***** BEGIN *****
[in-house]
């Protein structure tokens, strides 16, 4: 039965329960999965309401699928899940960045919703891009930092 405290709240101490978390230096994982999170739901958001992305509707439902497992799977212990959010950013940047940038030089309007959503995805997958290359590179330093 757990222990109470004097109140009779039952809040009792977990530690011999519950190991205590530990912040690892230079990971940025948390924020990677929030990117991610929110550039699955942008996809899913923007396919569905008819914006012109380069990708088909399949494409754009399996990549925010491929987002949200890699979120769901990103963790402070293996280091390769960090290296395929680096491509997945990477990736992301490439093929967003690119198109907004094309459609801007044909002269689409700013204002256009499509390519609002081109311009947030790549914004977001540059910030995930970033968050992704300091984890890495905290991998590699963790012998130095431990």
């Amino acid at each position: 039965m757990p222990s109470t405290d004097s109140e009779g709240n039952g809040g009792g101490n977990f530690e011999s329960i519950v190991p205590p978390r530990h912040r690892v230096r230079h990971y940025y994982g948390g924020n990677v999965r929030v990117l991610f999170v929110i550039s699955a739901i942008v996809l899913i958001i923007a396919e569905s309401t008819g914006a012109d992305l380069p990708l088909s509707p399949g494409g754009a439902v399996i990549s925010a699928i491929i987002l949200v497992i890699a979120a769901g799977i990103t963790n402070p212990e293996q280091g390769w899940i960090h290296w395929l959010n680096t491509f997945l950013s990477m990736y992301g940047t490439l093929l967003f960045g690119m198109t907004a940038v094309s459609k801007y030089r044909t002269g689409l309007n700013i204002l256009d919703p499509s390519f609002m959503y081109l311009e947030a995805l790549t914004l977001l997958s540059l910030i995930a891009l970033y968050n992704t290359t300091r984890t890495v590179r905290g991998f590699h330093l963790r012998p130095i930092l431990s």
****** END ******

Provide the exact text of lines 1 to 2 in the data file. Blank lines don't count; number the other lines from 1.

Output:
[in-house]
């Protein structure tokens, strides 16, 4: 039965329960999965309401699928899940960045919703891009930092 405290709240101490978390230096994982999170739901958001992305509707439902497992799977212990959010950013940047940038030089309007959503995805997958290359590179330093 757990222990109470004097109140009779039952809040009792977990530690011999519950190991205590530990912040690892230079990971940025948390924020990677929030990117991610929110550039699955942008996809899913923007396919569905008819914006012109380069990708088909399949494409754009399996990549925010491929987002949200890699979120769901990103963790402070293996280091390769960090290296395929680096491509997945990477990736992301490439093929967003690119198109907004094309459609801007044909002269689409700013204002256009499509390519609002081109311009947030790549914004977001540059910030995930970033968050992704300091984890890495905290991998590699963790012998130095431990």